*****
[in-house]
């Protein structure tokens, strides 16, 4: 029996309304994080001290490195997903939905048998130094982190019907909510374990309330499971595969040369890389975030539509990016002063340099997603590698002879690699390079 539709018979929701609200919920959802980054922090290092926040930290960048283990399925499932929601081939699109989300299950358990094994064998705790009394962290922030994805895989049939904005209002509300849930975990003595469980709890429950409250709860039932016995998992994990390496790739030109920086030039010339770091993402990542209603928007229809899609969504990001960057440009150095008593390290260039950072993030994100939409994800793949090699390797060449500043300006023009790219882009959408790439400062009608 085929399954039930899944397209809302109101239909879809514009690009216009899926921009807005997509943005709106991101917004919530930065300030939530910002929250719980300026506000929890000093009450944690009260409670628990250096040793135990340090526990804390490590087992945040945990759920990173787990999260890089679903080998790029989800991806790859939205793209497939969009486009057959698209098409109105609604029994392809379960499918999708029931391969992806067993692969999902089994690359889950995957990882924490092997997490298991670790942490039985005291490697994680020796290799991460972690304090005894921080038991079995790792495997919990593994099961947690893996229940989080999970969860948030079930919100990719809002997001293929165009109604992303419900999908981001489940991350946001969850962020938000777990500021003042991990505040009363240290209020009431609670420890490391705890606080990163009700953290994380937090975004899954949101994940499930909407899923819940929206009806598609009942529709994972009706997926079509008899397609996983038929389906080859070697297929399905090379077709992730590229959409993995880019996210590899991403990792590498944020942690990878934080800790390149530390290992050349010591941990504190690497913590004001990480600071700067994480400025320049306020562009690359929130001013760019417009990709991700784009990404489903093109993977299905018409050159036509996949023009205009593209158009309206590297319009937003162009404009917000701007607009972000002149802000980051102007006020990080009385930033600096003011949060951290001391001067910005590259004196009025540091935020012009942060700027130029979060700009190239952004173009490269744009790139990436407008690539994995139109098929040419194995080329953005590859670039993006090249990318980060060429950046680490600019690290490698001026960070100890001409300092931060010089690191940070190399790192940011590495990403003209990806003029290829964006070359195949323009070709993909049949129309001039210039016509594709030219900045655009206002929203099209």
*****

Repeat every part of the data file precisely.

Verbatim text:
[in-house]
């Protein structure tokens, strides 16, 4: 029996309304994080001290490195997903939905048998130094982190019907909510374990309330499971595969040369890389975030539509990016002063340099997603590698002879690699390079 539709018979929701609200919920959802980054922090290092926040930290960048283990399925499932929601081939699109989300299950358990094994064998705790009394962290922030994805895989049939904005209002509300849930975990003595469980709890429950409250709860039932016995998992994990390496790739030109920086030039010339770091993402990542209603928007229809899609969504990001960057440009150095008593390290260039950072993030994100939409994800793949090699390797060449500043300006023009790219882009959408790439400062009608 085929399954039930899944397209809302109101239909879809514009690009216009899926921009807005997509943005709106991101917004919530930065300030939530910002929250719980300026506000929890000093009450944690009260409670628990250096040793135990340090526990804390490590087992945040945990759920990173787990999260890089679903080998790029989800991806790859939205793209497939969009486009057959698209098409109105609604029994392809379960499918999708029931391969992806067993692969999902089994690359889950995957990882924490092997997490298991670790942490039985005291490697994680020796290799991460972690304090005894921080038991079995790792495997919990593994099961947690893996229940989080999970969860948030079930919100990719809002997001293929165009109604992303419900999908981001489940991350946001969850962020938000777990500021003042991990505040009363240290209020009431609670420890490391705890606080990163009700953290994380937090975004899954949101994940499930909407899923819940929206009806598609009942529709994972009706997926079509008899397609996983038929389906080859070697297929399905090379077709992730590229959409993995880019996210590899991403990792590498944020942690990878934080800790390149530390290992050349010591941990504190690497913590004001990480600071700067994480400025320049306020562009690359929130001013760019417009990709991700784009990404489903093109993977299905018409050159036509996949023009205009593209158009309206590297319009937003162009404009917000701007607009972000002149802000980051102007006020990080009385930033600096003011949060951290001391001067910005590259004196009025540091935020012009942060700027130029979060700009190239952004173009490269744009790139990436407008690539994995139109098929040419194995080329953005590859670039993006090249990318980060060429950046680490600019690290490698001026960070100890001409300092931060010089690191940070190399790192940011590495990403003209990806003029290829964006070359195949323009070709993909049949129309001039210039016509594709030219900045655009206002929203099209």